The Rabbis tell us that the written Torah is too complicated for anyone to understand. Thankfully, they tell us, G-d gave Moshe a second “Oral Torah” that was handed down through the generations and was finally written down in the second century AD in a book called the Talmud. Never mind that the Hebrew Bible tells us that our people were almost entirely consumed with idolatry many times or that even the written Torah was lost for many years. We must simply accept that the “Oral Law” has been passed down in a pure and untainted form for 3500 years.
This Talmud includes new commandments that do not appear in the written Torah (Moshe must have forgotten to write them down) that include washing one’s hands before we eat bread, separating meat and dairy so we do not eat both at one meal, and the celebration of Hannukah. We also find several laws in the written Torah, such as those of ritual purity, that have been all but done away with.
There are many commandments in this “Oral Law” that stand in direct contravention of the written Torah. One such law is that candles should be lit “before” Shabbat (observed from Friday sunset until Saturday sunset) and allowed to burn on Shabbat. The Torah is very specific on this matter: Shemot (Exodus) 35:3 states:
You shall not allow fire to burn throughout your dwellings in your communities in the day of Shabbat.
(Translation provided by the author).
According the the Talmud this commandment only requires Jews not to “kindle” fire on Shabbat but they can allow it to burn on Shabbat. This is not, however, what this passage says. What precedes this passage is also important. Shemot (Exodus) 35:1 begins as do most passages in the Torah:
And Moses assembled the congregation of the Holy Nation of Israel, and said to them: “These are the words which YHVH (the LORD) has commanded, that you should observe them.”
The passages of the Mishna (a Talmudic book) begin “Rabbi Akiva said:”; “Rabbi Eleazer said:” and such. These men who are conveying the “Oral Law” are doing so just for themselves and in their names. How is it that the words of mere men can compare with the commandments given by Moshe at Mt. Sinai? Who is Rabbi Akiva next to Moshe, let alone YHVH?
Where did this “Oral Law” come from? About 2300 years ago Jews who had returned from the Babylonian Exile divided into two fundamentally different religio-political parties: the Pharisees and the Sadducees. The Sadducees believed that the written Torah should be observed according to the plain meaning of the words, Karaite Jews continue this tradition today. The Pharisees argued that their scholars (now called Rabbis) could make changes and “reforms” to the Torah. To justify their position the Pharisees “discovered” that an “Oral Law” had been handed down from the time of Moshe. Conveniently, only the Pharisees had knowledge of this law and only they could interpret and apply it.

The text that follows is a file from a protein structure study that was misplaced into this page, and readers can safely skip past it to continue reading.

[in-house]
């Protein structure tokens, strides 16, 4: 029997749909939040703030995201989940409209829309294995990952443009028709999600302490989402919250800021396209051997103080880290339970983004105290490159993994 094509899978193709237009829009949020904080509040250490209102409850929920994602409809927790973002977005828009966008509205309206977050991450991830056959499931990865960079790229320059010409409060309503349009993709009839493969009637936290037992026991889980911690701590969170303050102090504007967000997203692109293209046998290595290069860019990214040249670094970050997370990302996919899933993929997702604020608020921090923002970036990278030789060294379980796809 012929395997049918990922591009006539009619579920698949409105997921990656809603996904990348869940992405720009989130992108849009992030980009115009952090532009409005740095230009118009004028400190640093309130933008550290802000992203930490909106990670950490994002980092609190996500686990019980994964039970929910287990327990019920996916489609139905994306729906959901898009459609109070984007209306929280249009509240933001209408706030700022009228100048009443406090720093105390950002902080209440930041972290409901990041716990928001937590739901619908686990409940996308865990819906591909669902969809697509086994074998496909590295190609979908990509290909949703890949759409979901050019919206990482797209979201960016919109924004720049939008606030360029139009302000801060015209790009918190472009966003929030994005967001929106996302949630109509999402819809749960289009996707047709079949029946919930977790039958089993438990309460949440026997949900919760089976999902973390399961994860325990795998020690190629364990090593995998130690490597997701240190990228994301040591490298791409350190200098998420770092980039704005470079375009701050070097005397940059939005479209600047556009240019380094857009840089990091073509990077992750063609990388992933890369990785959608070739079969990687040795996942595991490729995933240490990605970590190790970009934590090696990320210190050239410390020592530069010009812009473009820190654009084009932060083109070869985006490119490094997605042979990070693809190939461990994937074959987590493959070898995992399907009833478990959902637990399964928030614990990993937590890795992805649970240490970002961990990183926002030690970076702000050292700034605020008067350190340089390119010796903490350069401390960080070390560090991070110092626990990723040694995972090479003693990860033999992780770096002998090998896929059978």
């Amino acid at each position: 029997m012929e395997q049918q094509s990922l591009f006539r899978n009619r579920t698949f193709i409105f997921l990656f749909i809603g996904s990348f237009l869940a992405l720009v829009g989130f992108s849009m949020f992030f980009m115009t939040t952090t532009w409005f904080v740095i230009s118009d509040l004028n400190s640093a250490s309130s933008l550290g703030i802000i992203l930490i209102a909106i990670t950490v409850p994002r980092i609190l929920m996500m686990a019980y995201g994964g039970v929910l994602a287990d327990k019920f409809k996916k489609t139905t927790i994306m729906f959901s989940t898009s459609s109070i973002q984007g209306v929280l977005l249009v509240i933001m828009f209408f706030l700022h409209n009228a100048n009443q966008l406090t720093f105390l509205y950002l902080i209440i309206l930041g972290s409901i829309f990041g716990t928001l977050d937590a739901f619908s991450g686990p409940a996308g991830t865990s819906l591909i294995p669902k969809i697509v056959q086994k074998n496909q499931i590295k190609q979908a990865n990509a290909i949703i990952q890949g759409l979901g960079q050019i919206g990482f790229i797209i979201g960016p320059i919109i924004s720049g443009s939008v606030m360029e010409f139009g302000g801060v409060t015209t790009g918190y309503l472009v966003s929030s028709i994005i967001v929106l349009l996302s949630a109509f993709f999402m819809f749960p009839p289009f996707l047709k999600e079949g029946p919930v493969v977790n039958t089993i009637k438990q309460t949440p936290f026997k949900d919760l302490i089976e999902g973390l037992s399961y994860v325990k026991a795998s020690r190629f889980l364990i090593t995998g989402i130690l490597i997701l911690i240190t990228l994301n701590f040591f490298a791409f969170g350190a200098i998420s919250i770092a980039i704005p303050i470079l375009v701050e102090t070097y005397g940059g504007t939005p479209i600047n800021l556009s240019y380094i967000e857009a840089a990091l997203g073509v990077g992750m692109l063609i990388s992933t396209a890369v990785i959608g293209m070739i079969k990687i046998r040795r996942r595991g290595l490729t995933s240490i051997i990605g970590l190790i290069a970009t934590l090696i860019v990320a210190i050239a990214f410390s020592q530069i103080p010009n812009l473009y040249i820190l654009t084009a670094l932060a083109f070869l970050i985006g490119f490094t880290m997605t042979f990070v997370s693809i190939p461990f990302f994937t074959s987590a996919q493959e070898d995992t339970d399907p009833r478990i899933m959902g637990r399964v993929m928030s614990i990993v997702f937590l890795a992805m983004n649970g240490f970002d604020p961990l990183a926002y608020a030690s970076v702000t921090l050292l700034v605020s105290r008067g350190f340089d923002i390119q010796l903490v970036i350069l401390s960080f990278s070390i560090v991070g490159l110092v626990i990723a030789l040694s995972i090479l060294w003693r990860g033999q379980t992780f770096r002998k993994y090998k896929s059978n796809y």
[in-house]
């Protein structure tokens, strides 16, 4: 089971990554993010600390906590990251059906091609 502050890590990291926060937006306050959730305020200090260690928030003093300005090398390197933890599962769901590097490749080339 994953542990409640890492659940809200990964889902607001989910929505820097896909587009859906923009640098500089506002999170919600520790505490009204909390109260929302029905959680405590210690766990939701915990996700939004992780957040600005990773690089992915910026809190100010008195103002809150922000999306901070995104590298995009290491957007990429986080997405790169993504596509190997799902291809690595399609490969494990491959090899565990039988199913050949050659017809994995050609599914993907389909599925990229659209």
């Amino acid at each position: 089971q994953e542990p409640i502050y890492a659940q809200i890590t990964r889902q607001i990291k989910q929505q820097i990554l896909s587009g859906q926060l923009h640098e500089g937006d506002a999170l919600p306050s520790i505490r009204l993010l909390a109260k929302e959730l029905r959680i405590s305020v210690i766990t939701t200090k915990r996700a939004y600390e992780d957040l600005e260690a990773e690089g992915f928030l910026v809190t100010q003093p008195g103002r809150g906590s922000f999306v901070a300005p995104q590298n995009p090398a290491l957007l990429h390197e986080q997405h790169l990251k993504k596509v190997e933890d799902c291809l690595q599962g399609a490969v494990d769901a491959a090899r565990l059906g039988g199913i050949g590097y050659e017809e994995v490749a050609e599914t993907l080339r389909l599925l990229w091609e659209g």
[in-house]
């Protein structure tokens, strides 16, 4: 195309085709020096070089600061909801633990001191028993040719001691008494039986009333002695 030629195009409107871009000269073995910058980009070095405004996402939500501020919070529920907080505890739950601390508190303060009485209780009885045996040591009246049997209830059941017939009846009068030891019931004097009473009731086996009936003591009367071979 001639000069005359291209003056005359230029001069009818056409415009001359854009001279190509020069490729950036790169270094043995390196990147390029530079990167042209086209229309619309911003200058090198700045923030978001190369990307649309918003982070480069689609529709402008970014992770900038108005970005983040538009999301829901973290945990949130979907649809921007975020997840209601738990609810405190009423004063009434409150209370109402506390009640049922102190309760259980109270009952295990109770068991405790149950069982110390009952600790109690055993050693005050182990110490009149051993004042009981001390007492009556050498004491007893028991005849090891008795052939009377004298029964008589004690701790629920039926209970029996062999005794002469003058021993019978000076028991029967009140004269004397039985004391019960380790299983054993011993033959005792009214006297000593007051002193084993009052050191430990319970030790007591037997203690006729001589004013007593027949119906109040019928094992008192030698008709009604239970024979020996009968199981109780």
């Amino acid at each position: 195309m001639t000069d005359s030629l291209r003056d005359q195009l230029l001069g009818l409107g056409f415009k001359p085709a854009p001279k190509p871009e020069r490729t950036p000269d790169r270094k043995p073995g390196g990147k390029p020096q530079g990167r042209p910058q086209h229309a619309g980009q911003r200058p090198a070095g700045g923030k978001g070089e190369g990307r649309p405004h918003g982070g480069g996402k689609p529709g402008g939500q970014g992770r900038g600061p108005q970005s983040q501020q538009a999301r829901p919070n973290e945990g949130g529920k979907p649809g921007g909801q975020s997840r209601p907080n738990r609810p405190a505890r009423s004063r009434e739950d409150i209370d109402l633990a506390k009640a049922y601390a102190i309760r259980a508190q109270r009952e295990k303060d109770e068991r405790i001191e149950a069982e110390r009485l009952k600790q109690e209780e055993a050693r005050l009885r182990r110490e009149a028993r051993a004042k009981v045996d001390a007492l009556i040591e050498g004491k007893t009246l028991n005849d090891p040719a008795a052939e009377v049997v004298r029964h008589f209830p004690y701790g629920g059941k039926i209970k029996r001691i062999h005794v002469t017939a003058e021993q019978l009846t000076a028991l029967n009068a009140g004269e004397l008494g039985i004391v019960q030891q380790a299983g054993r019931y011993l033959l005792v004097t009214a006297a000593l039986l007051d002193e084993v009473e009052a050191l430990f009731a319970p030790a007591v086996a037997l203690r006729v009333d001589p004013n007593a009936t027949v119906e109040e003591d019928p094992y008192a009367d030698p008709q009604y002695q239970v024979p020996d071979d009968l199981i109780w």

It is interesting that there is no mention of this “Oral Law” anywhere in the Torah, the Neviim (Prophets) or the Kethuvim (Writings) that make up the Hebrew Bible. In one instance the Torah is referred to in plural but in context this is referring to the commandments that make up the Torah not to a second Torah. What is more, the Torah tells us neither to add to it or to remove from it any of the commandments. The Torah goes on to say that it is very near to the people, that they do not need to travel to heaven, over the seas, or to establish Rabbinic masters over themselves in order to understand and observe it:
Devarim (Deuteronomy) 4:2
2. You shall not add to the words that I have commanded you, neither shall you remove from among them, that you may keep the commandments of YHVH (the LORD) your God that I have command you.
We are not add to these written words that have been commanded, nor may we remove them. If there is an Oral Law then it certainly may not contradict on any count the written Torah nor may it add additional commandments. What need have we, then, for an Oral Law? Why would G-d give us one? How could these additional laws have escaped mention in the Torah and all of the historical and Prophetic works of the Jewish people? Why would the Pharisees be the only ones who knew about them?
Devarim (Deuteronomy) 6:17
You shall diligently observe the commandments of YHVH (the LORD) and His testimonies, and His statutes that He has commanded you.
That who has commanded you? Not Rabbi Akiva but YHVH Himself!
Devarim (Deuteronomy) 30:11-14
For this word that I have commanded you today, it is neither too difficult for you, nor is it distant.
It is not in heaven, that you shall say: ‘Who shall go up to heaven for us, and bring it down to us, and make us understand it, that we can observe it?’
Neither is it beyond the sea, that you shall say: ‘Who shall go over the sea for us, and bring it to us, and make us understand it, that we can observe it?’
But My word is very close to you, in your mouth, and in your heart, that you can observe it.
The Torah says we don’t need Rabbis to change the laws. We may need some help understanding them, but they are not so far away that other men need to control them and dictate their laws to us. We need only follow His laws to receive His blessing. I have found that all too often Rabbis are more concerned with practitioners observing their laws that they might have their Rabbi’s blessing.